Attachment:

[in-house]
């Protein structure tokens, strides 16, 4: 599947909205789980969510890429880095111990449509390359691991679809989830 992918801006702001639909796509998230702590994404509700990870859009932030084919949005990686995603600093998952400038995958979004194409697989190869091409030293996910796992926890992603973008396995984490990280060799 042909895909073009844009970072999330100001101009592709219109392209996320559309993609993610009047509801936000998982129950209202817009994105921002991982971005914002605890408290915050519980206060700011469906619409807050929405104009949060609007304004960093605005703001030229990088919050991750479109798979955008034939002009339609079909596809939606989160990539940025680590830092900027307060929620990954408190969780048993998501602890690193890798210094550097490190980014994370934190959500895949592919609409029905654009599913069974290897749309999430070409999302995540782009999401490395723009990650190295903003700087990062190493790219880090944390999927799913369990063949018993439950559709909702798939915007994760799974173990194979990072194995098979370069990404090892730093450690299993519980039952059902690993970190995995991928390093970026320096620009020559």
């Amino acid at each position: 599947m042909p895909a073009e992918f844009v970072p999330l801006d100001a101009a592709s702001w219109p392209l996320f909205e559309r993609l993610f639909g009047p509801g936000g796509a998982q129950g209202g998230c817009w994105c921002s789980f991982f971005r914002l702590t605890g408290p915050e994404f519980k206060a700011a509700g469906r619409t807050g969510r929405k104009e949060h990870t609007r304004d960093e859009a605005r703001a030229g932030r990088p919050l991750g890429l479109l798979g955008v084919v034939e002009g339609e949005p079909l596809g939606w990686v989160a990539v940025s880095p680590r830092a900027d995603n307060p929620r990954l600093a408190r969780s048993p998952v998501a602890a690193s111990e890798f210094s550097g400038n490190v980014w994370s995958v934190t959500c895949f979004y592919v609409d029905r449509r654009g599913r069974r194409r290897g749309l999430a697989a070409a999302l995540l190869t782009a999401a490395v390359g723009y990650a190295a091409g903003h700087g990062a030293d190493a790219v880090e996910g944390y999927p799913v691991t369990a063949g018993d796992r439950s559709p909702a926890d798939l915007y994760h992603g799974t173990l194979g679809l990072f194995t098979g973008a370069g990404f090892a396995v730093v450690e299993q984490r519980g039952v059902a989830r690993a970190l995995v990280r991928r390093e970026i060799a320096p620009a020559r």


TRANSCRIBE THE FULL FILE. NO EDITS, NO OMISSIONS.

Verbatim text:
[in-house]
């Protein structure tokens, strides 16, 4: 599947909205789980969510890429880095111990449509390359691991679809989830 992918801006702001639909796509998230702590994404509700990870859009932030084919949005990686995603600093998952400038995958979004194409697989190869091409030293996910796992926890992603973008396995984490990280060799 042909895909073009844009970072999330100001101009592709219109392209996320559309993609993610009047509801936000998982129950209202817009994105921002991982971005914002605890408290915050519980206060700011469906619409807050929405104009949060609007304004960093605005703001030229990088919050991750479109798979955008034939002009339609079909596809939606989160990539940025680590830092900027307060929620990954408190969780048993998501602890690193890798210094550097490190980014994370934190959500895949592919609409029905654009599913069974290897749309999430070409999302995540782009999401490395723009990650190295903003700087990062190493790219880090944390999927799913369990063949018993439950559709909702798939915007994760799974173990194979990072194995098979370069990404090892730093450690299993519980039952059902690993970190995995991928390093970026320096620009020559």
């Amino acid at each position: 599947m042909p895909a073009e992918f844009v970072p999330l801006d100001a101009a592709s702001w219109p392209l996320f909205e559309r993609l993610f639909g009047p509801g936000g796509a998982q129950g209202g998230c817009w994105c921002s789980f991982f971005r914002l702590t605890g408290p915050e994404f519980k206060a700011a509700g469906r619409t807050g969510r929405k104009e949060h990870t609007r304004d960093e859009a605005r703001a030229g932030r990088p919050l991750g890429l479109l798979g955008v084919v034939e002009g339609e949005p079909l596809g939606w990686v989160a990539v940025s880095p680590r830092a900027d995603n307060p929620r990954l600093a408190r969780s048993p998952v998501a602890a690193s111990e890798f210094s550097g400038n490190v980014w994370s995958v934190t959500c895949f979004y592919v609409d029905r449509r654009g599913r069974r194409r290897g749309l999430a697989a070409a999302l995540l190869t782009a999401a490395v390359g723009y990650a190295a091409g903003h700087g990062a030293d190493a790219v880090e996910g944390y999927p799913v691991t369990a063949g018993d796992r439950s559709p909702a926890d798939l915007y994760h992603g799974t173990l194979g679809l990072f194995t098979g973008a370069g990404f090892a396995v730093v450690e299993q984490r519980g039952v059902a989830r690993a970190l995995v990280r991928r390093e970026i060799a320096p620009a020559r």